We have seen a lot of snow over the past few weeks. But this winter weather can be more than a hassle. So, let’s take a look at the impacts of this winter weather on soil.
What Happens to Soil in the Winter?
To start, we have to understand what happens to soil during the winter months. First, remember that soil is the home to many forms of life. During the winter, the soil protects organisms, insects, plant roots, etc. from the winter weather. As temperatures fall, the surface soils begin to freeze due to the water within the outer layers of soil freezing. We call this the frost layer.
The depth of the frost layer depends on many factors. The more organic matter, the shallower the frost layer. This is because organic matter like mulch, compost or leaves, act as a blanket. These layers build up making it more difficult for cold air to reach the soil layers below. Another factor is actually the weather itself. If an early snow blanket forms, the snow becomes an insulation blanket for the soil below. The snow keeps the earth’s heat within the soil and prevents the cold air from reaching the soil.
Animal and Plant Survival
So now that we know about the frost layer, how is it that these animals and plants do not die during the winter? Many of the animals and insects that live in the soils have evolved to live below the frost line. This starts with their ability to hibernate or live off the food they have collected. Some animals even have their own version of antifreeze for the winter months.
Plants are quite the magicians when it comes to seasons. Check out our social media posts on how plants winterize during the fall. Yes, the changing of leaf color is more than a pretty show. But plants are even more fascinating in the winter. It starts with grasses, shrubs and trees native to colder climates. These plants have root structures deeper than the frost layer. This allows them to take water from the exposed plant and transport it below the frost layer. Thus, preventing the water from expanding and damaging the plant. Finally, roots store salt and sugar to lower the temperature at which the water freezes.
The Snow Blanket
As discussed, snow is quite the blanket to the soil and lifeforms that call it home. But it provides even more protection than that. Snow blankets help prevent freeze-thaw cycles. As the soil gets cold, water molecules freeze and expand. This expansion can push up the layers of soil. This push upward, or heave, results in damage to surfaces like sidewalks and roads. It can also rip those important plant roots from the vegetation above ground.
The other major benefit of a snow blanket occurs during the spring thaw. The snow blanket prevents deep freezing. This reduces the time for the soil to thaw. If a deep freeze occurs, the outer layers of soil can thaw before the inner layers. This prevents the absorption of water from the surface and outer layers. This inability to absorb water increases the likelihood of flooding and soil erosion. It can also result in the outer layers liquefying and cause landslides. Finally, it can impact owners of on-site sewage systems. The frozen ground and saturation can reduce the effectiveness of their absorption area.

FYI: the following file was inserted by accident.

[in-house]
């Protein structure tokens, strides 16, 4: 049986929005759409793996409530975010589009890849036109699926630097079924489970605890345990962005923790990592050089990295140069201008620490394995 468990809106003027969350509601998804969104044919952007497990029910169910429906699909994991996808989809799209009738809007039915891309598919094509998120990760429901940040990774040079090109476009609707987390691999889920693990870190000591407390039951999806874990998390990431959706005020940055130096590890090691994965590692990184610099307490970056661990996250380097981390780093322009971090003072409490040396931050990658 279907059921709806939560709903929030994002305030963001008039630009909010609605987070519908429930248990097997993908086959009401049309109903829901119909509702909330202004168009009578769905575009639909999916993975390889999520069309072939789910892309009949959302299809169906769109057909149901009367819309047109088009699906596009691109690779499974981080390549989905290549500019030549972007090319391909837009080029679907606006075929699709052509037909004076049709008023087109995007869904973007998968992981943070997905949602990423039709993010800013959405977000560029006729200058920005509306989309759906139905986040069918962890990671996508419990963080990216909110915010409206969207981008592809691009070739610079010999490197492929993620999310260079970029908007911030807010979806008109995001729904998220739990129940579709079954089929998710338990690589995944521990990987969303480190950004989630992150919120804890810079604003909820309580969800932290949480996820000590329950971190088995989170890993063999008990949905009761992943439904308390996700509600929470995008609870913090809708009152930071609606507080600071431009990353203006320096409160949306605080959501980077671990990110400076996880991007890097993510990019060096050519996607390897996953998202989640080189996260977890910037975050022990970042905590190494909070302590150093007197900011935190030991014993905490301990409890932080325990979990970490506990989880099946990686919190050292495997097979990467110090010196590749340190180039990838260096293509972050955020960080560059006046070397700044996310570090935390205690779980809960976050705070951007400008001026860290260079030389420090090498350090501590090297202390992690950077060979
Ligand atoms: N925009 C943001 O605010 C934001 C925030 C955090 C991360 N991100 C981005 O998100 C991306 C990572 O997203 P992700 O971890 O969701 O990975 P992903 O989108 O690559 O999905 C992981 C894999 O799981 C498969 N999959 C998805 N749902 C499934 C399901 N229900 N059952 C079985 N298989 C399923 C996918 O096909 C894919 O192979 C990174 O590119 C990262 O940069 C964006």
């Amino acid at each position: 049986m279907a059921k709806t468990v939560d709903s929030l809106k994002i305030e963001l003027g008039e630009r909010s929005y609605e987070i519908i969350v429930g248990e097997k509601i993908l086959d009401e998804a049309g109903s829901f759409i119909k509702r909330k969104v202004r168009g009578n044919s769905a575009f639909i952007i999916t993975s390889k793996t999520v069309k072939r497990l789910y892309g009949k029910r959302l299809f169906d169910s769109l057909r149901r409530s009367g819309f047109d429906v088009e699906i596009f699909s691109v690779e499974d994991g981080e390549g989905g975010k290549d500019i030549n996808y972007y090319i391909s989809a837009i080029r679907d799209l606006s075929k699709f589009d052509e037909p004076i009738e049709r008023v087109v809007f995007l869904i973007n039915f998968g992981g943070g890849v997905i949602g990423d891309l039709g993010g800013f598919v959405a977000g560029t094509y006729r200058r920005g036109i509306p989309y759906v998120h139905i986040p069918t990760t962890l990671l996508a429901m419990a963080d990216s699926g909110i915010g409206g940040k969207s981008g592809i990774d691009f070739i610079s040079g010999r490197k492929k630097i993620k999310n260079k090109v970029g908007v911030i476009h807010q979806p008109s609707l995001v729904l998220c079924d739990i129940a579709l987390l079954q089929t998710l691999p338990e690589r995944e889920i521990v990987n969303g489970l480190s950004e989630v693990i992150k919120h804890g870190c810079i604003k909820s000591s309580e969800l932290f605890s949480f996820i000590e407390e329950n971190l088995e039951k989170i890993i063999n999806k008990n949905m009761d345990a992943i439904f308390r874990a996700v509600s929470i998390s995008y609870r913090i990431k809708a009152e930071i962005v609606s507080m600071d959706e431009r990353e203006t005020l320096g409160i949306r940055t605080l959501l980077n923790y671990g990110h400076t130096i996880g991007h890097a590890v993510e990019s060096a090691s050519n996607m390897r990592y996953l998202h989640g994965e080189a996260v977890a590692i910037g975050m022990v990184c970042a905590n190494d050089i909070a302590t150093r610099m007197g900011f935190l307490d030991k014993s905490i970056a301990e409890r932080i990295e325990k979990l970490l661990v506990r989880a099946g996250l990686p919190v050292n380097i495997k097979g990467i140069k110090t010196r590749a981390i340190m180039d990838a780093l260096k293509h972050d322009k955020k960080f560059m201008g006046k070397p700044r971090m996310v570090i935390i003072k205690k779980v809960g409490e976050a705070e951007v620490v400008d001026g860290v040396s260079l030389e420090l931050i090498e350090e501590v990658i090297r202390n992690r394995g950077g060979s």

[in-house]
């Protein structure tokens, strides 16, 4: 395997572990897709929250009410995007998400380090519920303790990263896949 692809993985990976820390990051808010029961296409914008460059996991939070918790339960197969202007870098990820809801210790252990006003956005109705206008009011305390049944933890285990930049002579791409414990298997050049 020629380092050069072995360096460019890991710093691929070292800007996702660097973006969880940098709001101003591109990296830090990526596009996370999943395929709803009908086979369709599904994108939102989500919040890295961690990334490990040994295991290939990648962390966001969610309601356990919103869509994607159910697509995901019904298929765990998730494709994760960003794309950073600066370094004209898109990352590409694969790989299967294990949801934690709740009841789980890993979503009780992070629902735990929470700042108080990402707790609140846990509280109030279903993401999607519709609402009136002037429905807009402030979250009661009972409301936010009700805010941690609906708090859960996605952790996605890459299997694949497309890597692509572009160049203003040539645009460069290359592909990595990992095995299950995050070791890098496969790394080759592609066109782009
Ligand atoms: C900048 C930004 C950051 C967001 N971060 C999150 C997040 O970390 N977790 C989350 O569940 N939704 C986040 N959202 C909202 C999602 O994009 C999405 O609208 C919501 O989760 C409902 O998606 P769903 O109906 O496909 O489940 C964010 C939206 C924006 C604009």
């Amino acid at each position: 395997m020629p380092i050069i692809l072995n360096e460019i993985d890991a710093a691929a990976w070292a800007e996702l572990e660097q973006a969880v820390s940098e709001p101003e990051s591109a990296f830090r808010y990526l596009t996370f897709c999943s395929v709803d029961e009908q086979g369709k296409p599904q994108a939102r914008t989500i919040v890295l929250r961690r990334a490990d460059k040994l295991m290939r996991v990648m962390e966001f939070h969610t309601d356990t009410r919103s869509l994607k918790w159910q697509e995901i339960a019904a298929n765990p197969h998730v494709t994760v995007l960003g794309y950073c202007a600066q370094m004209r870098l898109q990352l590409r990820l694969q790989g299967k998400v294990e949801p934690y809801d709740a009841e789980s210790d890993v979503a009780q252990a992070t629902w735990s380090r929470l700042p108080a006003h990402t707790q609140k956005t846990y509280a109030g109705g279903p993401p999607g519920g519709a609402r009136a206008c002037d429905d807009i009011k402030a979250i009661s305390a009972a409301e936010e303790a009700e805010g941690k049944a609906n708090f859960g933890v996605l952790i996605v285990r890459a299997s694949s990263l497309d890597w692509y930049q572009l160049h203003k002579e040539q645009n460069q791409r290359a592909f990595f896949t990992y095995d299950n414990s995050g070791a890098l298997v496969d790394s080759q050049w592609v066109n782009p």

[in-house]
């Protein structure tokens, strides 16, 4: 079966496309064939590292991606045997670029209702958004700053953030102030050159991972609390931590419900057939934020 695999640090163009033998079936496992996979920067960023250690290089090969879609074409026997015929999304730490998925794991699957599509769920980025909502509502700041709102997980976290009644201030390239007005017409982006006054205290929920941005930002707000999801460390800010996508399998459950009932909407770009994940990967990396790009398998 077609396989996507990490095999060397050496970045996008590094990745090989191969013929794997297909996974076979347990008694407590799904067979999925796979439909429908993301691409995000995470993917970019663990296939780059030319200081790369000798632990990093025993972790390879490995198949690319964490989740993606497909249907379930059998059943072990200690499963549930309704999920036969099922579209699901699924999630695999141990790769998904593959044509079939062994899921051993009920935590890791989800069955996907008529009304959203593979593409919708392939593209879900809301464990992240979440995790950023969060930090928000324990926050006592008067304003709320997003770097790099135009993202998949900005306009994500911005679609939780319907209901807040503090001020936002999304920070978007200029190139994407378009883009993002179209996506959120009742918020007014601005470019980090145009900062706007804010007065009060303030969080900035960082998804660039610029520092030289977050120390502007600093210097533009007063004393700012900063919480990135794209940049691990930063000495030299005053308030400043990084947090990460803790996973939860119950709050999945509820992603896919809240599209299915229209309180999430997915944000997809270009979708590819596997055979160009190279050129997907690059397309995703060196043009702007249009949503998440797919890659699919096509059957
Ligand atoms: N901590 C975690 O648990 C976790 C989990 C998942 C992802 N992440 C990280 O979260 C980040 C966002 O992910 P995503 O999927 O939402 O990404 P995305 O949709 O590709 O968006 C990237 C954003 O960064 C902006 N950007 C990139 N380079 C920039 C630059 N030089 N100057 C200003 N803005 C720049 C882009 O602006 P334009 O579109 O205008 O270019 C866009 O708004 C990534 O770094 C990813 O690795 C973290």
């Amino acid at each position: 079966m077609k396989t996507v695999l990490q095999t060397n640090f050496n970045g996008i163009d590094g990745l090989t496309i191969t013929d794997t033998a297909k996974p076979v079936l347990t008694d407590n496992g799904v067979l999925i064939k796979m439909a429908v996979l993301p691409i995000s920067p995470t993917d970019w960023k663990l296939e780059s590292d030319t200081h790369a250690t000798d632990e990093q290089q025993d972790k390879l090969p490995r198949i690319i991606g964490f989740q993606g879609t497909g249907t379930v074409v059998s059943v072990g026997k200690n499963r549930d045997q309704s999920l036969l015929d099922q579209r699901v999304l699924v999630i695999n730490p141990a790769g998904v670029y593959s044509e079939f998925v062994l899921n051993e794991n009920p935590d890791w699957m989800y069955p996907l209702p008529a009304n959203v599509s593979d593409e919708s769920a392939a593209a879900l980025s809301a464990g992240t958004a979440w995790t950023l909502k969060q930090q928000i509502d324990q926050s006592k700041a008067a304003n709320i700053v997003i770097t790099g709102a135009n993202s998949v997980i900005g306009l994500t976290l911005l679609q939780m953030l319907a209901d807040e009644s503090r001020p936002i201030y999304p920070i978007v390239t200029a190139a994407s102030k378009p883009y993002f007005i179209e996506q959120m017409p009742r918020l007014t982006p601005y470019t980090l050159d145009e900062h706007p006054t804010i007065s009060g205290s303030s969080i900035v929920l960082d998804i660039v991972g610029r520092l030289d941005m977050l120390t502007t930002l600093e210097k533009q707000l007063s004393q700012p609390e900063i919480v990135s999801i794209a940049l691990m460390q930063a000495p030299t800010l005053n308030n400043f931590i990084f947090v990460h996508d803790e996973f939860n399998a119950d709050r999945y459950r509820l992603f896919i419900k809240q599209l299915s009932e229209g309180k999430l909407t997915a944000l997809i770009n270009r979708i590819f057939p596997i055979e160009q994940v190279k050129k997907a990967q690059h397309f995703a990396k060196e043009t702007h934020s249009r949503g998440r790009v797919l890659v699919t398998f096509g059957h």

Engineering Through the Winter
Engineering firms operate year-round. Thus, we contend with the impacts of winter weather. For the most part, the biggest impact is bundling up. Otherwise, it has little impact on the ability to complete work.
One of the biggest types of work occurring during the winter, are boundary surveys. These surveys benefit from the fall and winter months. The lack of vegetation on trees and reduced ground cover makes it easier for crews to traverse the land. Additionally, surveying equipment relies on maintaining visual contact. So, the reduction in vegetation allows for larger distances between pieces of equipment. This saves further time, because the crew does not need to set up extra times.
On the other hand, it can cause delays in soil testing and topographic surveys. Soil probes can occur during winter months. In this case, the biggest limitation is the level and depth of frost. A deeper frost means the outer layers are more difficult to excavate. But the winter months have a large impact on percolation testing. This testing measures the soil’s ability to absorb water. Frozen ground will not absorb water. Additionally, the freeze-thaw cycles can cause heavy saturation of soils. This reduces their infiltration rate.
Finally, topographic surveys can be very difficult in the winter months. These surveys capture the elevations of the ground, structures and other features. Many of these features are at or below grade. So, once snow has fallen, it becomes difficult, if not impossible, to find all the features.
Who is ACA?
Started in 1992 and located in Chester County, PA ACA has grown to become a full-service civil engineering firm. Today, we merge professional services with practical knowledge for residential and commercial projects. No matter the scale, from installing a fence, to building a structure or developing land, you need permits. Because the approval process includes many permits and agencies, it can be a headache. Working with ACA’s full-service team saves you time, money, and headaches. Every step of the way, we are here to support you and educate you about the process. Here are some of the basic services we provide:
Construction Management | Civil Engineering | Environmental Permitting | Septic System Testing and Design | Land Surveying | Wetland Delineations and Mitigation
Please feel free to browse our website or if working on a project or need help, contact us at (610) 469-3830.